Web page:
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The Jewish Study Bible Contextualizes the Hebrew Bible with accompanying scholarly text on Jewish traditions and history.

Chronology and Periodization of Biblical Hebrew

All spoken languages develop over time and thus it is only natural that Hebrew too underwent changes during the lengthy biblical period, which stretches from sometime in the second millenium BCE almost down to the destruction of the Second Temple in 70 CE. In addition to differences in style and language between some biblical books, and between the literary sources (J, E, P, and D) that make up the Torah, scholars are able to discern four linguistic periods:

Early Biblical Hebrew. It is not known when Hebrew was first spoken and when it developed into a language that was distinct from other Canaanite languages. The earliest stories in Genesis, e.g., the account of creation and the flood, are not datable linguistically, since they are written in the same language as other stories from the First Temple period. The earliest datable Hebrew is an agricultural calendar found at Gezer, which is assigned to the latter part of the 10th century BCE. There are two sources from the 15th to 13th centuries BCE that hint at what proto‐Hebrew may have looked like—the language of the Ugaritic tablets from Ras Shamra in Syria and the Canaanitisms in the El‐Amarna tablets found in Egypt. The former tablets include mythological stories of Canaanite gods that are echoed in motifs and language in the Bible. The latter include letters written by Canaanite‐speaking scribes in the area of modern‐day Lebanon, Syria, and Israel to the Pharoah in Egypt; the language of the tablets is Akkadian, yet the scribes inad vertently inserted features of their own Canaanite tongue and sometimes deliberately glossed Akkadian words with their Canaanite equivalents. Neither Ugaritic nor El‐Amarna Canaanite, however, is a linear ancestor of Hebrew.

The oldest Hebrew in the Bible is found in several poems that are replete with archaiclooking features of morphology (e.g., the remains of case endings such as the final o‐vowel in ḥayto ʿeretz “wild beasts” [Gen. 49.11 ]), syntax (the frequent absence of the definite article and the relative pronoun), and vocabulary. Among the most striking archaic poems are the Blessing of Jacob (Gen. ch 49 ), the Song of the Sea (Exod. ch 15 ), the Balaam parables (Num. chs 23–24 ), the Song of Moses (Deut. ch 32 ), the Blessing of Moses (Deut. ch 33 ), the Song of Deborah (Judg. ch 5 ), as well as some psalms (e.g., Ps. 29 ). Many terms in these poems occur only once in the entire Bible (hapax legomena) and thus it is often difficult to pinpoint their precise meaning.

Classical Biblical Hebrew. This language, which includes most of the books of the Bible from Genesis through Kings as well as portions of the Latter Prophets and the Writings, is the Hebrew of the First Temple period. In general, when one talks of biblical Hebrew, one refers to the language of this period. Perhaps the most salient feature of the language is the use of verbal forms with the vav conversive (vav ha‐hipukh), e.g., va‐yakom vaℐyelekh “and he arose and went” (Gen. 24.10 ), yaʾaleh…ve‐hishkah “would go up…and water” (Gen. 2.6 ). Other noteworthy features include lengthened and shortened modal forms, e.g., ʿeshmera “I want to keep, allow me to keep” as opposed to regular ʿeshmor “I shall keep,” yehi “let there be” as opposed to regular yihyeh “there will be.”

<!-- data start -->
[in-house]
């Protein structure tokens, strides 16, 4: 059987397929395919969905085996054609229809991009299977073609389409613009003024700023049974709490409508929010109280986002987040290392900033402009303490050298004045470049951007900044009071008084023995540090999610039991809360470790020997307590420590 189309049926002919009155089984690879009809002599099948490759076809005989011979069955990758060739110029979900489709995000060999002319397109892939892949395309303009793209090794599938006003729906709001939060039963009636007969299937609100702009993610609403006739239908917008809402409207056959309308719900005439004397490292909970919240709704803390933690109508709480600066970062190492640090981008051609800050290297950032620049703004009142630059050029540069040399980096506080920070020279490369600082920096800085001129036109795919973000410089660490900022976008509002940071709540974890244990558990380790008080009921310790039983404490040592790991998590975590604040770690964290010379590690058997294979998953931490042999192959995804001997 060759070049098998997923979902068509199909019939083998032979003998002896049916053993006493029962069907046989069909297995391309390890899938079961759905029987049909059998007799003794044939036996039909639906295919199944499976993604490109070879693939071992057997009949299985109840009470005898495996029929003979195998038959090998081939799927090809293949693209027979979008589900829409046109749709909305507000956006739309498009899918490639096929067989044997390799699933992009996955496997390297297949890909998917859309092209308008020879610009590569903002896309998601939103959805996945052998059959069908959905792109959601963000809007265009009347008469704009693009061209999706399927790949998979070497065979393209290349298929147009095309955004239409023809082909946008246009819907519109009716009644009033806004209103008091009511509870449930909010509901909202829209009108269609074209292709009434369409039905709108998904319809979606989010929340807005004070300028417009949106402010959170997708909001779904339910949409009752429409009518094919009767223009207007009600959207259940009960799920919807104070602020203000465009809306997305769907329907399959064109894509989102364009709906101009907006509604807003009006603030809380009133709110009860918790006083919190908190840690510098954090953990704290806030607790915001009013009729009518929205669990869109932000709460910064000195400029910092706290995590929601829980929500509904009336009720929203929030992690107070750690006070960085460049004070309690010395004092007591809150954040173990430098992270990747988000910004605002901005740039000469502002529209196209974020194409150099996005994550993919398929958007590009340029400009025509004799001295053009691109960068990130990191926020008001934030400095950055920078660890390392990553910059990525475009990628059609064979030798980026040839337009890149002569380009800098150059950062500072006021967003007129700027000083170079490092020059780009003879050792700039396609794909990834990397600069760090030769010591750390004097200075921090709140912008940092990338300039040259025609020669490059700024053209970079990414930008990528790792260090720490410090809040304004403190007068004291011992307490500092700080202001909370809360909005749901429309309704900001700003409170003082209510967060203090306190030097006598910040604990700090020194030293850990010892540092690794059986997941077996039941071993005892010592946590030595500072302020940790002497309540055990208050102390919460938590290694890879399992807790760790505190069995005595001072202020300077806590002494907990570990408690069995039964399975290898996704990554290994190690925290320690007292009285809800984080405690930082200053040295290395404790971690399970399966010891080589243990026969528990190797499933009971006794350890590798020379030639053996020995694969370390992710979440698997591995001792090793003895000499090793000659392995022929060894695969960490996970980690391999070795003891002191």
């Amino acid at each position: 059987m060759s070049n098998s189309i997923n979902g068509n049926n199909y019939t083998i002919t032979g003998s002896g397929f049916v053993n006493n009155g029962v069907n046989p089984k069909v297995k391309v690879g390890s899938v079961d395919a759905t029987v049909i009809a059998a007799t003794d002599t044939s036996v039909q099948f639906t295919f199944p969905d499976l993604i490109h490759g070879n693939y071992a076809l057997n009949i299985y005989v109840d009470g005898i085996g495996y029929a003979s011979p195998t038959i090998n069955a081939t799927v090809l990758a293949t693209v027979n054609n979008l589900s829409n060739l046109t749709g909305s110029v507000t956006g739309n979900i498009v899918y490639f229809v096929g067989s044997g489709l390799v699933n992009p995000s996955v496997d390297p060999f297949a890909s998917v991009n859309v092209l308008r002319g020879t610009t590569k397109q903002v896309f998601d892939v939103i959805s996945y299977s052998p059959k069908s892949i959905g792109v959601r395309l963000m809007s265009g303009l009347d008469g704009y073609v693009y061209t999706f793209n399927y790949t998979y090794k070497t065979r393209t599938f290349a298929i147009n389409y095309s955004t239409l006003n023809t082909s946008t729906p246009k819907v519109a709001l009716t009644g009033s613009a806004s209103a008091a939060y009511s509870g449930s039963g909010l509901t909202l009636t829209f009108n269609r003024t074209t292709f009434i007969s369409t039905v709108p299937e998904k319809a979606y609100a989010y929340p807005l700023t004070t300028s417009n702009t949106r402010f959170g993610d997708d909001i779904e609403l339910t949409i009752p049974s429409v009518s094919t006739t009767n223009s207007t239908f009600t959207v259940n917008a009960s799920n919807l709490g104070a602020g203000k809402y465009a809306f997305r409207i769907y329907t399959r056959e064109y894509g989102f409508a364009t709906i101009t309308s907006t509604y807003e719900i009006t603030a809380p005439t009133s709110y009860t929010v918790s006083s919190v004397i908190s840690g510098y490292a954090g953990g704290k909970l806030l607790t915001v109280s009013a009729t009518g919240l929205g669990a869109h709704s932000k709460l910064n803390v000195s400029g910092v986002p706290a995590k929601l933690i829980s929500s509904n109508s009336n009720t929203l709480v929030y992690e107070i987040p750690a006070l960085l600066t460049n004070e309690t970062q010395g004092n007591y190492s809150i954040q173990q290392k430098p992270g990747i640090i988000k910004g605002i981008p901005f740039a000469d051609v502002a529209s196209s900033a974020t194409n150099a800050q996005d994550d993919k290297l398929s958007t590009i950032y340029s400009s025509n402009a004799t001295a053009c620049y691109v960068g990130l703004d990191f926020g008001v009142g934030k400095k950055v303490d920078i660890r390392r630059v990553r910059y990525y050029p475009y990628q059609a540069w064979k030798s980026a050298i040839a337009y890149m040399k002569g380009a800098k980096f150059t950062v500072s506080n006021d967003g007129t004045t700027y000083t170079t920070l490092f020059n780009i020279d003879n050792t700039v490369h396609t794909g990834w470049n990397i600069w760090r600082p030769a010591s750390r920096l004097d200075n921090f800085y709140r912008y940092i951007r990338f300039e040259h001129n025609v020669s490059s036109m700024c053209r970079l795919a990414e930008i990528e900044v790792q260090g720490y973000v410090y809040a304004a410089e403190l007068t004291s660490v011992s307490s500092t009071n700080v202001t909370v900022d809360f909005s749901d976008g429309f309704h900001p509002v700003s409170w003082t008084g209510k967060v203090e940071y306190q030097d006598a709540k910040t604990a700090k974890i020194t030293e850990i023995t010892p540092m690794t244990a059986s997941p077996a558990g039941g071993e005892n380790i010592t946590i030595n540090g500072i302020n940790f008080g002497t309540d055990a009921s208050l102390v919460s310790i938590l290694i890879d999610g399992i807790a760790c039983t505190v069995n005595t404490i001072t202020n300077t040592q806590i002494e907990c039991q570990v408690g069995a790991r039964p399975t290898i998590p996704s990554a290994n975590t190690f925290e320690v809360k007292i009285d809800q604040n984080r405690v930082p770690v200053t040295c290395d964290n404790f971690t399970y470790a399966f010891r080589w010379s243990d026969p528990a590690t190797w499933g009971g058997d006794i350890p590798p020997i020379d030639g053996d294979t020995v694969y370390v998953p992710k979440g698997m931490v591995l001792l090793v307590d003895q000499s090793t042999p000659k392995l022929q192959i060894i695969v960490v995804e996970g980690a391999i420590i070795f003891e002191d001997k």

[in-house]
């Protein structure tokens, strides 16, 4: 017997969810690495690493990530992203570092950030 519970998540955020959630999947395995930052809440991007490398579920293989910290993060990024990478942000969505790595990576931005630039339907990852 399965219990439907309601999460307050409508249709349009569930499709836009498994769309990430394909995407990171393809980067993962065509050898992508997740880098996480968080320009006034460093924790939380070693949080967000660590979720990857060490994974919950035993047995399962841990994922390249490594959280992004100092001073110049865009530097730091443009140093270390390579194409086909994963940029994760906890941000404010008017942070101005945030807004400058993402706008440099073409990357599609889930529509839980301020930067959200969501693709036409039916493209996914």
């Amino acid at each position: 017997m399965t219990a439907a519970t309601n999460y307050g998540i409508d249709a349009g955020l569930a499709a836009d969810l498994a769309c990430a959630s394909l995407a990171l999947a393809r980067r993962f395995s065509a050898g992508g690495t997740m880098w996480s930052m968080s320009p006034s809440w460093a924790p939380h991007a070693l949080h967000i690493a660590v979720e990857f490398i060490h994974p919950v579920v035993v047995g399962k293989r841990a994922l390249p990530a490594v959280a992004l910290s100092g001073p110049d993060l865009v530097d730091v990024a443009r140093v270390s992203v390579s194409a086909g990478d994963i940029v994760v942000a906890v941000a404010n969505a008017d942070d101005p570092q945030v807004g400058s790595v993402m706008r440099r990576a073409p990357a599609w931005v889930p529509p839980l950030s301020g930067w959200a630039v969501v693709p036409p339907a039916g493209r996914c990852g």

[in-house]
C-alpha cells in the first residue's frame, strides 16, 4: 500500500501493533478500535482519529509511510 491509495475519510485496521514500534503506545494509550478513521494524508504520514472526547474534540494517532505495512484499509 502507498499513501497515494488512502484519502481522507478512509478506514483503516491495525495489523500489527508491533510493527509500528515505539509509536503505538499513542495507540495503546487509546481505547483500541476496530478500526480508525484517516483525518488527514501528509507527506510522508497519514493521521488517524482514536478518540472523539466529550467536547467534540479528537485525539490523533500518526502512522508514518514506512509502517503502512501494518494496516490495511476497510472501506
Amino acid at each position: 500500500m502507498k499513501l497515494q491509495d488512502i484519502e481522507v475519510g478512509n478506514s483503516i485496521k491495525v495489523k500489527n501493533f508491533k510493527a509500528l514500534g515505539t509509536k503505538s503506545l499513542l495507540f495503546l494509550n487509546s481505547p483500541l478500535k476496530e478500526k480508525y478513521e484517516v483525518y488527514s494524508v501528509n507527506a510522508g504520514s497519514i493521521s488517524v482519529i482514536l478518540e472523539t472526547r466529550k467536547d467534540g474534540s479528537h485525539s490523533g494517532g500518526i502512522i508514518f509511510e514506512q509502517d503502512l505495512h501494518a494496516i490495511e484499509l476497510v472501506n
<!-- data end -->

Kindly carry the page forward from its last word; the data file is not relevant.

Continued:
Transitional Period between Classical and Late. The destruction of the First Temple and the Babylonian Exile are a watershed in the history of biblical Hebrew. Postexilic Hebrew differs markedly from preexilic Hebrew. The language of the books of Jeremiah and Ezekiel demonstrates features of Hebrew from both the First and Second Temple periods, and thus reflects a period of linguistic transition, e.g., Ezekiel's use of both classical Hebrew shesh and late biblical Hebrew butz for the cloth “byssus.” One of several grammatical peculiarities of this period that is particularly noticeable in the language of Jeremiah and Ezekiel is the frequent spelling in the consonantal text of the 2nd‐person feminine perfect ending in ‐ty, e.g., lmdty (= limmadti) “youtaught” (Jer. 2.33 ) as opposed to regular ‐t: lmdt (= limmadt).

Late Biblical Hebrew. The Hebrew of the Second Temple period, the language of Es‐ ther, Ezra, Nehemiah, Daniel, and Chronicles, clearly reveals a late composition. The contrast in language is apparent when comparing passages in Chronicles to parallel passages in Samuel and Kings. The verbal system of Late Biblical Hebrew is marked by the gradual disappearance of the classical verbal forms with vav conversive and the lengthened and shortened verbal forms. The language is also characterized by the adoption of loanwords from Aramaic (e.g., zman “time” as opposed to classical Hebrew moʾ;ed; maddaʾ “knowledge” as against classical daʾat) as well as some from Persian (e.g., pardes “park,” pitgam “decree”). The Hebrew of the period also evidences features that reflect Tannaitic Hebrew, the early stratum of Mishnaic Hebrew, e.g., nulledu “they were born” (1 Chron. 20.8 ) reflecting the stem nufʾal, a combination of nifʾal and puʾal as against classical biblical noledu (nifʾal).

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